In addition, there were over one million internally displaced persons in Afghanistan in the same period. The majority have now returned to their place of origin, but the southern and western parts of the country still hosted in 2005 approximately 200,000 of …

The Face of Afghanistan (9) - Born to Die Young

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Afghans can expect to live less than 45 years which is at least 20 years lower than all of neighboring countries and 6 years lower than the averages of the Least Developed Countries. It is also what the western world expected to live a century ago.

Infant and maternal mortality rates are among the highest in the world. Twenty percent of the children die before the age of five, and one woman dies from pregnancy-related causes every 30 minutes.

The main causes of death among children are diarrhea, respiratory tract in-fections, and measles.

In the midst of this mayhem, Afghans are ironically lucky in only one thing: their ignorance prevents them from realizing that over 80 percent of these deaths are preventable. Knowing they are dying unnecessarily would perhaps be an even heavier burden to bear.


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The Face of Afghanistan (8): A Life of Fear

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Imagine a day of fear. Now imagine a life of it.

Very few places in the world can compare to Afghanistan when it comes to insecurity and threats to people’s lives: pervasive and abject poverty and destitution, extremely poor health and nutrition, massive population displacements, a degraded environment, and widespread distrust in dysfunctional state institutions. This is the background on which human rights are the victim of the repression perpetrated by armed groups, ethnic discrimination, political intimidation, and abuses related to land, movement, and participation rights.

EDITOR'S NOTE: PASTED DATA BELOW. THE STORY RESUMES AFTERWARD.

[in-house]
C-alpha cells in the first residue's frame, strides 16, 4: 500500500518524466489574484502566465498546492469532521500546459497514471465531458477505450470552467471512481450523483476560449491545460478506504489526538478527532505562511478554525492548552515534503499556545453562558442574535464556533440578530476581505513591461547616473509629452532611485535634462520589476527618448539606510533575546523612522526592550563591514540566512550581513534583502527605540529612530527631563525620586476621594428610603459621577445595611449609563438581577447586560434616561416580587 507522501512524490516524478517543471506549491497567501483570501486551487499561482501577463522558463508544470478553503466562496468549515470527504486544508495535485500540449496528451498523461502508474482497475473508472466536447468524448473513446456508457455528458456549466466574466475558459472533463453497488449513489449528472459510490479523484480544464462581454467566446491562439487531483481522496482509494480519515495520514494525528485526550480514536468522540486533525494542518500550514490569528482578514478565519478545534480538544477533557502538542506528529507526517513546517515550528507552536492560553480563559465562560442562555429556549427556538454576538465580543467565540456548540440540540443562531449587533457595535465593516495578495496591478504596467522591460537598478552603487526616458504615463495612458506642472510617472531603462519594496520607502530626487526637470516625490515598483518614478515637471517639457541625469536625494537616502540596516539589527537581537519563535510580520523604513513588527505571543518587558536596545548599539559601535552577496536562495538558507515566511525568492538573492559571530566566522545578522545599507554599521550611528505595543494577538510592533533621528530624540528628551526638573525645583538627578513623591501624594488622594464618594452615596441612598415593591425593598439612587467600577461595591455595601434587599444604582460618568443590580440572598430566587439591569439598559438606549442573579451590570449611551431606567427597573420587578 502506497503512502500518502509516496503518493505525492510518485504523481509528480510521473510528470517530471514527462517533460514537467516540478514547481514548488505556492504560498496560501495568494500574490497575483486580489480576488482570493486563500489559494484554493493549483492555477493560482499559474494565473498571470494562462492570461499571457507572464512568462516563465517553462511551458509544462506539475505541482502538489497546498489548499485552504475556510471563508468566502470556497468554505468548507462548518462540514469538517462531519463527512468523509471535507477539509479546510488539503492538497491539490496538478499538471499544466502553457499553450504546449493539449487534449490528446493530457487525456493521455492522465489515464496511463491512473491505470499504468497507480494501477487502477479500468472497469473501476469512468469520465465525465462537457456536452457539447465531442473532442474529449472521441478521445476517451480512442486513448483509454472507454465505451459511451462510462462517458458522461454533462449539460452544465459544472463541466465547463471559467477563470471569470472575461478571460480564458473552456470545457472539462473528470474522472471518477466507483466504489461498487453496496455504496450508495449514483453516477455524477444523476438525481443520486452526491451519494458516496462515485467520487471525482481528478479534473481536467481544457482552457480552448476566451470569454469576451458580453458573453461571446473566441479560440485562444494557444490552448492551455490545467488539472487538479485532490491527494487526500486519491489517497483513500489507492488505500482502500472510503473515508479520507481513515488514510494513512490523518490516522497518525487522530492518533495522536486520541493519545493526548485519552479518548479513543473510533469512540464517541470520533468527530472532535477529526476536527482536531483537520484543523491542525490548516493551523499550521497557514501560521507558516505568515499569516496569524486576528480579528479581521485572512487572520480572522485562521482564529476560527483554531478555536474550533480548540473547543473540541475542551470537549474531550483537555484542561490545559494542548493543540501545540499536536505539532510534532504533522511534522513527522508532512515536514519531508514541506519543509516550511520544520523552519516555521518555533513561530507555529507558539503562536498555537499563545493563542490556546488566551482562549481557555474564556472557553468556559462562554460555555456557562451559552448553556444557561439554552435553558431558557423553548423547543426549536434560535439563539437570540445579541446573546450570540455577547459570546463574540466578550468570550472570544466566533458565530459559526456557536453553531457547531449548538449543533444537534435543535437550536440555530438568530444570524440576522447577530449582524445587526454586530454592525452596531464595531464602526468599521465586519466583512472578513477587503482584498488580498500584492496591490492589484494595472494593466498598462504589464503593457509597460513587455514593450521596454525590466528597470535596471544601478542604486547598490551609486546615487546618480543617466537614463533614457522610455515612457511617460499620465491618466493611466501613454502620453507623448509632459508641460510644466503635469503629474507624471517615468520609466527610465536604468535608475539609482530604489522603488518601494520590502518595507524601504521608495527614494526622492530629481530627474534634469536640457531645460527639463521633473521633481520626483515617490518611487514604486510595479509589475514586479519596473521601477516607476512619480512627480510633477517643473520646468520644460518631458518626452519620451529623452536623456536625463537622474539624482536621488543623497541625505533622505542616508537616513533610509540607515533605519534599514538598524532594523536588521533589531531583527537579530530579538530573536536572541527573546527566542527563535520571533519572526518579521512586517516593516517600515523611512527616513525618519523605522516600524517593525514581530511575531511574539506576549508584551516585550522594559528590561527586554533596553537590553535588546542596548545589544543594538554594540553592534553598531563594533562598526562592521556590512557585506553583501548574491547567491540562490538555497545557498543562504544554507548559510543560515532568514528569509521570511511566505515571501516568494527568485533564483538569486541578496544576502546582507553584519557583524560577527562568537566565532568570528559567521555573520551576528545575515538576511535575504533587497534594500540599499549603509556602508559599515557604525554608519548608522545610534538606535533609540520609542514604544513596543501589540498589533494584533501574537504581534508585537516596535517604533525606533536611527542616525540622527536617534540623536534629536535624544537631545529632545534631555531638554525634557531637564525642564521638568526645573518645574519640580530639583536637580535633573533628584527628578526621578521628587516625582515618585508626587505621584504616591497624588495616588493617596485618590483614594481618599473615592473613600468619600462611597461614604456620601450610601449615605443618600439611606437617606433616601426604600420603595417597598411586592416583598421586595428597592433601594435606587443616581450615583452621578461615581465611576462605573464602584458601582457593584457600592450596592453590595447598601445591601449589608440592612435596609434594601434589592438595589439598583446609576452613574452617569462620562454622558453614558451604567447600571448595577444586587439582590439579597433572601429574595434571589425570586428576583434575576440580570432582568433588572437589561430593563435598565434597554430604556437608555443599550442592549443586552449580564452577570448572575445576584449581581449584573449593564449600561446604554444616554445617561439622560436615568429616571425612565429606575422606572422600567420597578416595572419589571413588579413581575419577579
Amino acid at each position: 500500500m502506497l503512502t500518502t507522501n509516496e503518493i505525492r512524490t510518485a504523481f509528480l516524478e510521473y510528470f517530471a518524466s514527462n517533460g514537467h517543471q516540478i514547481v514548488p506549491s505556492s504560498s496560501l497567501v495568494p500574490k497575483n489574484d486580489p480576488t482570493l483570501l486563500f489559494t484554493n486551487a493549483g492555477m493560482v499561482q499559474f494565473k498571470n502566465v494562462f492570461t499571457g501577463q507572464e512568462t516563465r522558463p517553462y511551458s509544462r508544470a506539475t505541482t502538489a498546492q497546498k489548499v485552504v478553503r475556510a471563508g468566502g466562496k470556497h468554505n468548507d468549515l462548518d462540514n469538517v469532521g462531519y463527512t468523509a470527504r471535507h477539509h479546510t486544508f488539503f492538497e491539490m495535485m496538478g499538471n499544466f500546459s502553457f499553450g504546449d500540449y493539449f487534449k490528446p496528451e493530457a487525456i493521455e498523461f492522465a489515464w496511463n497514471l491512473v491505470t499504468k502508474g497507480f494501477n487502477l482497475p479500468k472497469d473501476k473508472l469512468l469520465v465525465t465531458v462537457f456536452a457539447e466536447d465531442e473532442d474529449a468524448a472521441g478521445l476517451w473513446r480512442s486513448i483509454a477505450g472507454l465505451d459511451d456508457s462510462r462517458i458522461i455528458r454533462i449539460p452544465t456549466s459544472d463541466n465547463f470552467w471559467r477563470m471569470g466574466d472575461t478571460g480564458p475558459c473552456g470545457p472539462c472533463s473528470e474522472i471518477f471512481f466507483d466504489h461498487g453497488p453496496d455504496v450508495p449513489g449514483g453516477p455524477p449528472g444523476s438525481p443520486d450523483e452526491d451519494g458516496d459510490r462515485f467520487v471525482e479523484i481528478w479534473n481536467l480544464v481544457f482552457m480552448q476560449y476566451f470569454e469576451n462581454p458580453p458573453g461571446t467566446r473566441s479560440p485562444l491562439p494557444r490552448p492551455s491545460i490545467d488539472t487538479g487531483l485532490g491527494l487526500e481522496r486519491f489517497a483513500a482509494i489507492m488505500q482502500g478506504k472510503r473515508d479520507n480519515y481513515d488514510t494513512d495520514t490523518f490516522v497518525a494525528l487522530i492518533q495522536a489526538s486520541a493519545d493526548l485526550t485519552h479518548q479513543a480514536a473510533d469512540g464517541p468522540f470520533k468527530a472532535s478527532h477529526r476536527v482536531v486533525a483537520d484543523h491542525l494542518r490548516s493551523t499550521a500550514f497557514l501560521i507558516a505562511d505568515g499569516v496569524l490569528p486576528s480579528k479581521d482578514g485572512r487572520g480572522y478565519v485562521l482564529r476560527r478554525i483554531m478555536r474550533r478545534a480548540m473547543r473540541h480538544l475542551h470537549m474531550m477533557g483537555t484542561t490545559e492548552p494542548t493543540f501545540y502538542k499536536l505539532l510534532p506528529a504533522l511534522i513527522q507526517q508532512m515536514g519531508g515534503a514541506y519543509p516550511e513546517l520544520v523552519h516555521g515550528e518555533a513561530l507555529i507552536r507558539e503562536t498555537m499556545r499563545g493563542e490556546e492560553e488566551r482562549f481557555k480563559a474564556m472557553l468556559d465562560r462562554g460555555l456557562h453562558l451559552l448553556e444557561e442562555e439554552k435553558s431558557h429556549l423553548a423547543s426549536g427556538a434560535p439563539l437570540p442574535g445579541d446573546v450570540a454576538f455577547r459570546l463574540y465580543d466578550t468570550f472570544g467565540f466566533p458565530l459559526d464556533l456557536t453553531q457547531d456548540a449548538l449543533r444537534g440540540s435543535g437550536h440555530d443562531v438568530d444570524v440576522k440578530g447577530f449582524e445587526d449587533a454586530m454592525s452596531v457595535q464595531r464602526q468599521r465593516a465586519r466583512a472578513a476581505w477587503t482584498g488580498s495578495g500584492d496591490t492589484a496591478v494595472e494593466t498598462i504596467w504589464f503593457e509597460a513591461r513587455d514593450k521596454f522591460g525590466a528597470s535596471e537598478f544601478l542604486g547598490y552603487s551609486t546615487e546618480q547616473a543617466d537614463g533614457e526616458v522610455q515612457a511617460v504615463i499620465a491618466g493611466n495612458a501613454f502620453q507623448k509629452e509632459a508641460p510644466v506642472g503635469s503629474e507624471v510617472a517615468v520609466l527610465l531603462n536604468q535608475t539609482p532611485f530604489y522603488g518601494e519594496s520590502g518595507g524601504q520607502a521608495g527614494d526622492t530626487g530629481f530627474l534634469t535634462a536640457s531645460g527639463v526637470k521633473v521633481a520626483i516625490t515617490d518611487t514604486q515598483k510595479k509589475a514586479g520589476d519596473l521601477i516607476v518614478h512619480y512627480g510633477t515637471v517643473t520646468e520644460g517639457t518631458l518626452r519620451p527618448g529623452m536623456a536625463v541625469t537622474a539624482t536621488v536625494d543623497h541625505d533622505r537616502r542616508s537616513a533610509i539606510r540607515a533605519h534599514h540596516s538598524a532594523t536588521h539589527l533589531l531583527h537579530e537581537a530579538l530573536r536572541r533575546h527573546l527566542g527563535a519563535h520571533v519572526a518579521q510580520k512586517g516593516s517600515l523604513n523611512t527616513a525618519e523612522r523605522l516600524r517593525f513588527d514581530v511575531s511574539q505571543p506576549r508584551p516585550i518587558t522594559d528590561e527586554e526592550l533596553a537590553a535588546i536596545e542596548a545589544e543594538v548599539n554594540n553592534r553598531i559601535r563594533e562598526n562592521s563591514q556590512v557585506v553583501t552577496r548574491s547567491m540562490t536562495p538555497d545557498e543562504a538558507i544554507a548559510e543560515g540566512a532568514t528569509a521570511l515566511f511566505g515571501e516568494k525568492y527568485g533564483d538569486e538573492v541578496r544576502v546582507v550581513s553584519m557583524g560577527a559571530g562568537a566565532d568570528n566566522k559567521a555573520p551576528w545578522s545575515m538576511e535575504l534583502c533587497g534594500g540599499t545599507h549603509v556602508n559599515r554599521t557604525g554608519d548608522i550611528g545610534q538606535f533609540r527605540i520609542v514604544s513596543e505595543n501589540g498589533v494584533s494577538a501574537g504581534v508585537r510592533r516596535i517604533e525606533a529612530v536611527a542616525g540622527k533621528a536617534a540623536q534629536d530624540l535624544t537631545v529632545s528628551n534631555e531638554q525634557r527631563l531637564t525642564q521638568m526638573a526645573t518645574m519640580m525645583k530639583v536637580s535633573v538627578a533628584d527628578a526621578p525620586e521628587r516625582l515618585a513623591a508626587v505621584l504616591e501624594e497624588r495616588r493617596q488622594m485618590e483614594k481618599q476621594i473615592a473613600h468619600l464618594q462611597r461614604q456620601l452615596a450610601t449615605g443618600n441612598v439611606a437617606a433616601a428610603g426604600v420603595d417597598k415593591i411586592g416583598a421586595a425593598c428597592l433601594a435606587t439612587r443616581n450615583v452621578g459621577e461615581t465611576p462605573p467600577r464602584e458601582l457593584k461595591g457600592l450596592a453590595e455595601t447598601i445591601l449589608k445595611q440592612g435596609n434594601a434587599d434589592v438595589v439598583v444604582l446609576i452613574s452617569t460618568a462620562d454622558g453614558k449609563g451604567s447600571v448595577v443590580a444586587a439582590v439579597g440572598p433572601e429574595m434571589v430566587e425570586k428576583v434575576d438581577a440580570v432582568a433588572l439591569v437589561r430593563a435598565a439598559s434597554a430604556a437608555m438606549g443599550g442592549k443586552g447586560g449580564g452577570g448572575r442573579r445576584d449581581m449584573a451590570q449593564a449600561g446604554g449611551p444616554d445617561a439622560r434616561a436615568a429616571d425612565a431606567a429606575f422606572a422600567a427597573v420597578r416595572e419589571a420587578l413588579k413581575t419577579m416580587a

This is Afghanistan today. Right now while you are reading this page, the people of these images are trying to survive.



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The Face of Afghanistan (7): Broken Promises and Wrong Choices

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Had we invested in supporting the development of Afghan’s civil society, we might have prevented terrorism to be harbored here and reduced the odds of events such as September 11. And, of course, we would have spared Afghanistan decades of hell.

Afghanistan is still waiting for us to deliver on our promises. In a famous UN session decades ago, the rich world pledged to spend 0.7% of their national income for direct development aid. We pledged to spend money for the target country and in that country. Business investments and loans were supposed not to count as they are simply money that will give investors a yield over time.

Only a handful of donors have achieved that. Despite what the public opinion may have been led to believe, experts estimate that the US has been contributing only 0.15% – a gap of, in 2005 dollars, over 50 billion dollars per year. The US accounts for half of the missing development budget - Germany, the UK, Italy, France together for 20%, and Japan for another…